Using my experience in Chinese internal arts I wanted to rediscover the internal philosophy and present the art as originally intended so that a new generation can reap the health benefits. In fact, it was the way Jiangan effects the physical body that was the catalyst for writing the book. Even though I had been practising Tai Chi for over thirty years, like many men my age I had developed a middle-aged spread. There seems to be a consensus amongst Tai Chi and Qigong practitioners that it is possible to have a middle-age spread and still be healthy and to regard exercises that focus on physical improvement as somehow inferior and cosmetic. But an expanding waistband is often a sign that visceral fat – the fat that sits around the major organs and linked to diabetes and heart disease – is accumulating in the body. After practising Jiangan for several weeks my middle-ages spread was gone and I felt fitter, leaner and stronger, more supple than I had for years. I hope that my book will be particularly useful to people attracted to internal Chinese health but who also need to reduce weight and keep fit.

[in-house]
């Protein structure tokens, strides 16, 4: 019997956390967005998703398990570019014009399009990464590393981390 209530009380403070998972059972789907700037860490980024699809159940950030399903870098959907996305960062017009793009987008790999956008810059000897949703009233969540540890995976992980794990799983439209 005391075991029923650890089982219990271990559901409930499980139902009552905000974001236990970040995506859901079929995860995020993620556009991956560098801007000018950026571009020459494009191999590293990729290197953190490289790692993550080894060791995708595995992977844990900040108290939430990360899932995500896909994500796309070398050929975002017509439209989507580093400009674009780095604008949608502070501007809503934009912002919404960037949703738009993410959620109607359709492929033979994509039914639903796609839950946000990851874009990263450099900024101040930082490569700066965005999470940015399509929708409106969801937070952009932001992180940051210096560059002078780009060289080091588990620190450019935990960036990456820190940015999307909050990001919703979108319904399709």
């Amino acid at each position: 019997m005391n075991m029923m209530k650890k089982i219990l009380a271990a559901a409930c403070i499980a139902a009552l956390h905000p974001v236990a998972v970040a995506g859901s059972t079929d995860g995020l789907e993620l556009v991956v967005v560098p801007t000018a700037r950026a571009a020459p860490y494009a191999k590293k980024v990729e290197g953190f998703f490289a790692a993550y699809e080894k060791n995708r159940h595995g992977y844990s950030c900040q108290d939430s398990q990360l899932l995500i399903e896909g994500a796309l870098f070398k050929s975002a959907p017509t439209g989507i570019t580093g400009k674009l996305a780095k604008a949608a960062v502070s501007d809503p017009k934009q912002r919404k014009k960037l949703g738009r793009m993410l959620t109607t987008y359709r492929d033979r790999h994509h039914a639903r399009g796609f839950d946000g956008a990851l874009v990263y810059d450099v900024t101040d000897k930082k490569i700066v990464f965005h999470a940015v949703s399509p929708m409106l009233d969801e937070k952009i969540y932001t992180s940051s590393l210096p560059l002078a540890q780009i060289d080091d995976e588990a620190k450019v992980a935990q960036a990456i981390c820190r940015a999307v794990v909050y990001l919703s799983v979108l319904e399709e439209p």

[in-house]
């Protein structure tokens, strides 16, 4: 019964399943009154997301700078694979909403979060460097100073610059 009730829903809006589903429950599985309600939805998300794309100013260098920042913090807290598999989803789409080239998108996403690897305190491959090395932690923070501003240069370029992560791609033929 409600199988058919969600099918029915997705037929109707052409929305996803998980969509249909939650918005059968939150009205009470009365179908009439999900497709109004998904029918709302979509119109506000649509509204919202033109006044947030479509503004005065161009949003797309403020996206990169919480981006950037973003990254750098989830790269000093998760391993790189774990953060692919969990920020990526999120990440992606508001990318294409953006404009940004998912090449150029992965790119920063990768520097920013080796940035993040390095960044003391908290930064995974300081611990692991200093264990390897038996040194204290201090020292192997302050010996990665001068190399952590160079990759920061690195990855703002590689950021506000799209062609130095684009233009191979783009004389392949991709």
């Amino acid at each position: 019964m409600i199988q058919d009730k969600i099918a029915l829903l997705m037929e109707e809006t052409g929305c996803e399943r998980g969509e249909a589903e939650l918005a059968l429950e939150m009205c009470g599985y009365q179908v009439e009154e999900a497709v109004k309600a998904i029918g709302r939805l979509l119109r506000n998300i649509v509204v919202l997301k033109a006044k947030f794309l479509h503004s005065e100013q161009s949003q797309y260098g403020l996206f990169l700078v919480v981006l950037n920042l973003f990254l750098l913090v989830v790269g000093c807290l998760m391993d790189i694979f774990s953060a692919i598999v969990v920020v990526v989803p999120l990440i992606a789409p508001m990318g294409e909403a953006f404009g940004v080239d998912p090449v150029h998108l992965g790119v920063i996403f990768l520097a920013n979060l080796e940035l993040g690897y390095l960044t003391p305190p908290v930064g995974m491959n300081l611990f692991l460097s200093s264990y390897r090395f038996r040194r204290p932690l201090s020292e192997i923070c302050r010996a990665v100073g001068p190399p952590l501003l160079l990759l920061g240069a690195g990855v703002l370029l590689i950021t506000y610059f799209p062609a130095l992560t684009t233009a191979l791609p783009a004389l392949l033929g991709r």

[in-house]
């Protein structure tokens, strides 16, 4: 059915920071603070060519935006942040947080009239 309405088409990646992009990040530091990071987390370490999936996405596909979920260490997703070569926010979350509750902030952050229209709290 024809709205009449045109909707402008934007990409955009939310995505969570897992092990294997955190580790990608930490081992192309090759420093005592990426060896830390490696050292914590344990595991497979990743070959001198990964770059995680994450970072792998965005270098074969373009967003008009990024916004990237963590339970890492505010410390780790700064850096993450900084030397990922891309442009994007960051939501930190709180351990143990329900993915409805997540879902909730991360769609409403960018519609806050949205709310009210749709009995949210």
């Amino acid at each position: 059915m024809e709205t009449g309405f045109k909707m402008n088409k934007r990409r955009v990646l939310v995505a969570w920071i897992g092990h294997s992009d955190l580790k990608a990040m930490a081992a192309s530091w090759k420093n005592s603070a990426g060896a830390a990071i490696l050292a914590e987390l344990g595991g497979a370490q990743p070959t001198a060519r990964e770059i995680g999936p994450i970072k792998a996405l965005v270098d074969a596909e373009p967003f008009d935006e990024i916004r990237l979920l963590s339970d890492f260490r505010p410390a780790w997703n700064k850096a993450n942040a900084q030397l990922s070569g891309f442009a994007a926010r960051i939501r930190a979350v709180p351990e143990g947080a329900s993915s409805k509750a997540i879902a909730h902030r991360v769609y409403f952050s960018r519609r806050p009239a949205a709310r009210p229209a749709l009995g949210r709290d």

How does this practice fit within the Chinese martial arts tradition, and how might you integrate it with martial arts practice?

Jiangan is not a martial art and there is no evidence that it evolved from martial techniques. However, the dimensions of the Gan itself is approximately the same as the Chinese short staff (sometimes called the ‘Gun’ or ‘whip staff”) used for some martial forms.

It is a complete and integrated warm-up, a stretching, strengthening and Qigong-energy type practice that can be utilised to support any martial art training. It enriches training sessions and makes them more effective.

Now that the book is published, what is your next challenge?